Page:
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Know More about Fat

When it comes to fats and cholesterol, a lot of people naturally want to keep their distance, because all they can think of is obesity, heart disease, high blood pressure, and other health problems. But in fact, like protein and carbohydrates, fat is an important nutrient, and it provides energy that our bodies need. So let's look at fat in depth.

The function of fats

Fats play many roles inside our body. These include:

  1. Fat stores energy, which can be converted and released when our body need. The subcutaneous fat (the layer of fat directly beneath our skin) also serves as an insulator, which helps maintain our body temperature.

  2. Most fat are found in adipose tissues, which surround and protect our body's internal organs.

  3. Fat serves as a medium for transporting and absorbing fat-soluble vitamins such as vitamins A, D, E and K.

  4. Fat is an essential component in the production of cholesterol, vitamin D, bile acid, and certain hormones.

  5. Fat ensures the proper functioning of our nervous system and skin.

The types and origins of fats

Fat is made up of a glycerol and fthree fatty acid molecules. There are two types of fats commonly found in food.

  1. Unsaturated fat

    Unsaturated fat can be subdivided into monounsaturated and polyunsaturated fats. Replacing saturated fat and trans fat with polyunsaturated fat and monounsaturated fat can reduce the risk of coronary heart disease, maintain vascular health, and be beneficial to overall health. Among polyunsaturated fats, linoleic acid and linolenic acid are essential fatty acids that cannot be synthesised by our body, and can only be obtained from food. They facilitate blood flow, maintain optimal blood pressure, and strengthen the immune system. Moderate consumption of unsaturated fats can reduce the level of total cholesterol in the blood. Therefore, they are very important for maintaining our health.

    Unsaturated fat is liquid at room temperature. They are usually found in vegetable oil such as olive oil, canola oil, peanut oil and corn oil, as well as in seeds such as watermelon seeds and pine seeds, and nuts such as walnuts and cashews.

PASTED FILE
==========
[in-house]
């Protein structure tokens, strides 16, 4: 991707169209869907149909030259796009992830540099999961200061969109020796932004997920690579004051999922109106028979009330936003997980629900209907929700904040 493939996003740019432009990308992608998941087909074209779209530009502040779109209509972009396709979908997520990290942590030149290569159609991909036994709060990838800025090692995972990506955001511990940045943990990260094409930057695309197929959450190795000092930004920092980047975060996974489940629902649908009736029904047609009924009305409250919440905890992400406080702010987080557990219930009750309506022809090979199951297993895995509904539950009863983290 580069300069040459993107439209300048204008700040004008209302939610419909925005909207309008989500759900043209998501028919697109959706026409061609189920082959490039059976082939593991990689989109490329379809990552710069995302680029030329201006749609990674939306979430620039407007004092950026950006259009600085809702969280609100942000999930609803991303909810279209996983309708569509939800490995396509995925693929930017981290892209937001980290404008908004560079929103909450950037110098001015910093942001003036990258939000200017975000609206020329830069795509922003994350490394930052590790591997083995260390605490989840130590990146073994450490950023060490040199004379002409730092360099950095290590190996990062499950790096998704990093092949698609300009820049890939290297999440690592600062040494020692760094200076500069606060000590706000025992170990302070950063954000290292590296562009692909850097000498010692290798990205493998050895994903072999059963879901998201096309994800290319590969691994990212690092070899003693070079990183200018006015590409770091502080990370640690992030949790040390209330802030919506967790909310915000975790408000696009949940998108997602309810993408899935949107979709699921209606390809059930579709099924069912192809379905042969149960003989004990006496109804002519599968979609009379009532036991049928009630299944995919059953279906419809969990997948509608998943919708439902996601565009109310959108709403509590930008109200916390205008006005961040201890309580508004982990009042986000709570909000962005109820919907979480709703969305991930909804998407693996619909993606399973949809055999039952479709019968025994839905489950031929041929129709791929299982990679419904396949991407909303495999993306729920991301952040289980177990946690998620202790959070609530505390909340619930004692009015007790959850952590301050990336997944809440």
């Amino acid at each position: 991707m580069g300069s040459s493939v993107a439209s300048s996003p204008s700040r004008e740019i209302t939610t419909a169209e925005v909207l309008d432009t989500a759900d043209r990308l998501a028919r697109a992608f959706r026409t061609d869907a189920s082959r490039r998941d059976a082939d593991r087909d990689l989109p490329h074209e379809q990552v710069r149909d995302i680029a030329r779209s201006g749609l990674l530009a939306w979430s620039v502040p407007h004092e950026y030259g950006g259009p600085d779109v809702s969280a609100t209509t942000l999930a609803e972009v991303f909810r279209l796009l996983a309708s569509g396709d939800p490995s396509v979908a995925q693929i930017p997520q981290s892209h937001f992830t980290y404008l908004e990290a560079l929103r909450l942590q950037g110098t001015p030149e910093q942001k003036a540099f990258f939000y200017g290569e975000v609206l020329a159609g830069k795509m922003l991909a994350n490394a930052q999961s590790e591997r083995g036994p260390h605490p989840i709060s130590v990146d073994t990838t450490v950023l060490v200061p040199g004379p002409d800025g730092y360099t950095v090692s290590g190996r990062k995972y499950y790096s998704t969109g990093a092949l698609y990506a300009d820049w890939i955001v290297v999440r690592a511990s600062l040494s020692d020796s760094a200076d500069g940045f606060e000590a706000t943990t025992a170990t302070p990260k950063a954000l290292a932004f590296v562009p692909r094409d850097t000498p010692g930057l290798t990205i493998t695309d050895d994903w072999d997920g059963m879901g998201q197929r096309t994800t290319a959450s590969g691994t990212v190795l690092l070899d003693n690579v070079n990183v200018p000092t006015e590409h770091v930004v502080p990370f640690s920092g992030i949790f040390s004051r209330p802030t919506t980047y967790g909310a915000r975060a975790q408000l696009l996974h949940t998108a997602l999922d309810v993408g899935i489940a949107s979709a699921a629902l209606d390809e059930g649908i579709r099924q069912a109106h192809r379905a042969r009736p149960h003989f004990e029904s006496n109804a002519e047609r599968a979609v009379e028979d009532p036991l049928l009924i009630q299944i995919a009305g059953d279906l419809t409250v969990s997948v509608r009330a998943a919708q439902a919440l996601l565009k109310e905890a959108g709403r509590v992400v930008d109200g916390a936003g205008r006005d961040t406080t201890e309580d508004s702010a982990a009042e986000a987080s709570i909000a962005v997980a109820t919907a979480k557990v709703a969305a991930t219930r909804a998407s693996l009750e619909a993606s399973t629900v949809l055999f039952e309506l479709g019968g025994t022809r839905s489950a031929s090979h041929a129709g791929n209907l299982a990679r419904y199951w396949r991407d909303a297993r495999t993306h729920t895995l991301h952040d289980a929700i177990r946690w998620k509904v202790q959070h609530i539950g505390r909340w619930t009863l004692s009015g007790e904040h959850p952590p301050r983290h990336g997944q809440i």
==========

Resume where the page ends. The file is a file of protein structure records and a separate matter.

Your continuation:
Please note: When vegetable oils are subjected to hydrogenation process, they will convert to trans fat which will increase the level of bad cholesterol and reduce the good cholesterol in the blood if taken in excess. Therefore, it is recommended to limit the intake of trans fat, including artificial margarine and shortening that contain trans fat, as well as food items that are made with these fats such as fried food and bakery products (e.g. pastries and crackers).

  2. Saturated fats

    It increases clotting activity in the blood stream and thus, if overconsumed, will lead to arterial thickening and diseases such as strokes and heart attack. Saturated fat also stimulates the production of cholesterol by our liver. Therefore excessive levels of saturated fats cause an increase in bad cholesterol that impedes blood flow, and causes more damage to your health than direct consumption of dietary cholesterol.

    Saturated fat is solid at room temperature. They are usually found in animal fats such as meat, butter, lard, cream, and egg yolks. There are also some plant-based saturated fat, such as coconut oil and palm oil.


Moderate consumption of fats

Both unsaturated and saturated fat contain the same amount of energy, and will result in overweight if taken in excess. Beware of the "hidden" and “partially hidden” fat content in foods such as ribs, duck, goose, cheese, ice cream, chocolate, salad dressing, nuts and peanuts. It is recommended that fat should make up no more than 30% of your daily energy intake. Saturated fat, in particular, should make up less than 10% of your energy intake.

It is important to maintain a balanced diet. Eat more vegetables than meat, select lean cuts instead of fatty meat, and use low-fat cooking methods in order to reduce your fat intake. Avoid deep-frying and putting oil when marinating the meat. Use steaming, braising, baking, poaching, boiling, roasting, and stir-frying with a small amount of oil rather than frying. The use of a microwave oven and non-stick frying pan also helps to reduce the amount of oil in food preparation.